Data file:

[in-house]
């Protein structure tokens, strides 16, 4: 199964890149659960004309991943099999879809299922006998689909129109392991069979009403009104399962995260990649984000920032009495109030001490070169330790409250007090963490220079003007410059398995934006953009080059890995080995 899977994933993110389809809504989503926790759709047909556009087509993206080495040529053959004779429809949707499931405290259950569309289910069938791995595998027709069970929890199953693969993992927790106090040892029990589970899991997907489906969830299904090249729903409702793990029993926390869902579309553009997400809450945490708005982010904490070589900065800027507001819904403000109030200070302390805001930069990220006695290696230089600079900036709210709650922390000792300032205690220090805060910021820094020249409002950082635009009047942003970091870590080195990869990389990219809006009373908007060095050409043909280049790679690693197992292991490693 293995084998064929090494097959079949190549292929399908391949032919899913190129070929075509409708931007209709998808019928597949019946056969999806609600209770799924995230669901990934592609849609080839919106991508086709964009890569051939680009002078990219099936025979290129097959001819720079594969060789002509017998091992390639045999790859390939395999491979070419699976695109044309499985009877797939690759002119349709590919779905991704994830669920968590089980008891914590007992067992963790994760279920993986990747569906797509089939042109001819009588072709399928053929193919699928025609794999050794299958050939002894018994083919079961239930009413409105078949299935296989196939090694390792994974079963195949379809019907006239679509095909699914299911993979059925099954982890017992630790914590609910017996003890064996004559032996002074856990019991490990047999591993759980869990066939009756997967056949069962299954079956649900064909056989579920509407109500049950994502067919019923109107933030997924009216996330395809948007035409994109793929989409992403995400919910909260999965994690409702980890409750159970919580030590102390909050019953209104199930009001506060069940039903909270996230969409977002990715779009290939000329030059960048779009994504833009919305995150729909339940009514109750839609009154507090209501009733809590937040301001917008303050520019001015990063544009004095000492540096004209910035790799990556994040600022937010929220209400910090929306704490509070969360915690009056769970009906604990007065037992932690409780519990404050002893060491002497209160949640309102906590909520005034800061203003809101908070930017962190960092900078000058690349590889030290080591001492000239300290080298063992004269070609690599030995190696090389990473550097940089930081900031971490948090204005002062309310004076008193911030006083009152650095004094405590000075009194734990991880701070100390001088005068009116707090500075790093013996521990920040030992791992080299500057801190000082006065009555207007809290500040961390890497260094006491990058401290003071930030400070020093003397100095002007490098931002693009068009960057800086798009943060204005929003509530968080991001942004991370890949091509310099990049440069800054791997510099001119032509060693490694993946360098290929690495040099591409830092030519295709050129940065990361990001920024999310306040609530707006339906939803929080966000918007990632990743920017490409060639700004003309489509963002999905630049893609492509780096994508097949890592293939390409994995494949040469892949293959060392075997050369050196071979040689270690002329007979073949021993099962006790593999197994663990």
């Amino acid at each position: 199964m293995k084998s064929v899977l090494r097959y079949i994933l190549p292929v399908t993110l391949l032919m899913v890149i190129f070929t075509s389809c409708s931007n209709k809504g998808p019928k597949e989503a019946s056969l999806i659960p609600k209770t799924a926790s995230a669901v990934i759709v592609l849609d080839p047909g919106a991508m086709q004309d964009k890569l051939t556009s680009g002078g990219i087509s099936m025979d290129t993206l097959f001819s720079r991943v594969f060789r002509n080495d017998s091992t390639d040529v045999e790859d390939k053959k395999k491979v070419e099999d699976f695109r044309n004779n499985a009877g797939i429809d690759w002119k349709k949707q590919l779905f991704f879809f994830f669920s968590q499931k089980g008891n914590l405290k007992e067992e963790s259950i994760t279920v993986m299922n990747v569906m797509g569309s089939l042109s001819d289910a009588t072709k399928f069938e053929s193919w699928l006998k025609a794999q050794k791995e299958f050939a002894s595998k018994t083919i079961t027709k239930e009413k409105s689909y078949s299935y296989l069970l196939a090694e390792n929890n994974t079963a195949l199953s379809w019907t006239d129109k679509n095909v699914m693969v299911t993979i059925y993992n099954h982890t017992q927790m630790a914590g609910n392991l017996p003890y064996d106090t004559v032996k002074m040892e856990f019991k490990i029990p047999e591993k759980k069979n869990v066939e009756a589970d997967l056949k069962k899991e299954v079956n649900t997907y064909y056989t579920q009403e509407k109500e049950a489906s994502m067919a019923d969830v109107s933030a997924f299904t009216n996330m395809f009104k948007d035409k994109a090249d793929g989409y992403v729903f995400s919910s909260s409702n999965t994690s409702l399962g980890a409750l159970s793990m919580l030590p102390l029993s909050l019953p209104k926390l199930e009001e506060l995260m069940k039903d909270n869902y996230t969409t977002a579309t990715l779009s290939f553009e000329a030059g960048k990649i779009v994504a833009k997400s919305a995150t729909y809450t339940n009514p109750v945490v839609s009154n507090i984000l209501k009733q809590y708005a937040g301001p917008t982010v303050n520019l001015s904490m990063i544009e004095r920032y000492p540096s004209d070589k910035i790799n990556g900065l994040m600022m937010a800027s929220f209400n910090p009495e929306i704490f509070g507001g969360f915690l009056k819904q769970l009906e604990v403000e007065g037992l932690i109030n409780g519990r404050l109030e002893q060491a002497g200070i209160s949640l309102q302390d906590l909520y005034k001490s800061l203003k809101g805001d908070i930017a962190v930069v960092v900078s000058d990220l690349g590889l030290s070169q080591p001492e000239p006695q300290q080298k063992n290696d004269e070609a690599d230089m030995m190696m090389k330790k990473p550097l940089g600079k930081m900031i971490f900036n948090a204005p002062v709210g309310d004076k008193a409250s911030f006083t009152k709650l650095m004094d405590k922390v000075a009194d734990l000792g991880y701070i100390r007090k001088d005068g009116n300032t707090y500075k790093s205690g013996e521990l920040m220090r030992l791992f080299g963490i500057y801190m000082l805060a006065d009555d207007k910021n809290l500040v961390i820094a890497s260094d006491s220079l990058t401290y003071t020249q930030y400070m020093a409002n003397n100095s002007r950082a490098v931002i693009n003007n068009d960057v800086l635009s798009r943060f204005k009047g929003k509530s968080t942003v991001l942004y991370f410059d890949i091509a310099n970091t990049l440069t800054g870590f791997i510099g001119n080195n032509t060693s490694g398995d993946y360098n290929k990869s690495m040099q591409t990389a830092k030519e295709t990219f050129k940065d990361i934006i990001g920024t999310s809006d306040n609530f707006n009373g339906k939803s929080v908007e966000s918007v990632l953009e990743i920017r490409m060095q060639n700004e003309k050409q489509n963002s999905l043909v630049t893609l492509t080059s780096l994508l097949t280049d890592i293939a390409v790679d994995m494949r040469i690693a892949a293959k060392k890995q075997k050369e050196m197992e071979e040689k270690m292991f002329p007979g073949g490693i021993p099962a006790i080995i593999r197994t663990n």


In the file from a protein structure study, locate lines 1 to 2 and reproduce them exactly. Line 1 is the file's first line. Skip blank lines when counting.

[in-house]
């Protein structure tokens, strides 16, 4: 199964890149659960004309991943099999879809299922006998689909129109392991069979009403009104399962995260990649984000920032009495109030001490070169330790409250007090963490220079003007410059398995934006953009080059890995080995 899977994933993110389809809504989503926790759709047909556009087509993206080495040529053959004779429809949707499931405290259950569309289910069938791995595998027709069970929890199953693969993992927790106090040892029990589970899991997907489906969830299904090249729903409702793990029993926390869902579309553009997400809450945490708005982010904490070589900065800027507001819904403000109030200070302390805001930069990220006695290696230089600079900036709210709650922390000792300032205690220090805060910021820094020249409002950082635009009047942003970091870590080195990869990389990219809006009373908007060095050409043909280049790679690693197992292991490693 293995084998064929090494097959079949190549292929399908391949032919899913190129070929075509409708931007209709998808019928597949019946056969999806609600209770799924995230669901990934592609849609080839919106991508086709964009890569051939680009002078990219099936025979290129097959001819720079594969060789002509017998091992390639045999790859390939395999491979070419699976695109044309499985009877797939690759002119349709590919779905991704994830669920968590089980008891914590007992067992963790994760279920993986990747569906797509089939042109001819009588072709399928053929193919699928025609794999050794299958050939002894018994083919079961239930009413409105078949299935296989196939090694390792994974079963195949379809019907006239679509095909699914299911993979059925099954982890017992630790914590609910017996003890064996004559032996002074856990019991490990047999591993759980869990066939009756997967056949069962299954079956649900064909056989579920509407109500049950994502067919019923109107933030997924009216996330395809948007035409994109793929989409992403995400919910909260999965994690409702980890409750159970919580030590102390909050019953209104199930009001506060069940039903909270996230969409977002990715779009290939000329030059960048779009994504833009919305995150729909339940009514109750839609009154507090209501009733809590937040301001917008303050520019001015990063544009004095000492540096004209910035790799990556994040600022937010929220209400910090929306704490509070969360915690009056769970009906604990007065037992932690409780519990404050002893060491002497209160949640309102906590909520005034800061203003809101908070930017962190960092900078000058690349590889030290080591001492000239300290080298063992004269070609690599030995190696090389990473550097940089930081900031971490948090204005002062309310004076008193911030006083009152650095004094405590000075009194734990991880701070100390001088005068009116707090500075790093013996521990920040030992791992080299500057801190000082006065009555207007809290500040961390890497260094006491990058401290003071930030400070020093003397100095002007490098931002693009068009960057800086798009943060204005929003509530968080991001942004991370890949091509310099990049440069800054791997510099001119032509060693490694993946360098290929690495040099591409830092030519295709050129940065990361990001920024999310306040609530707006339906939803929080966000918007990632990743920017490409060639700004003309489509963002999905630049893609492509780096994508097949890592293939390409994995494949040469892949293959060392075997050369050196071979040689270690002329007979073949021993099962006790593999197994663990």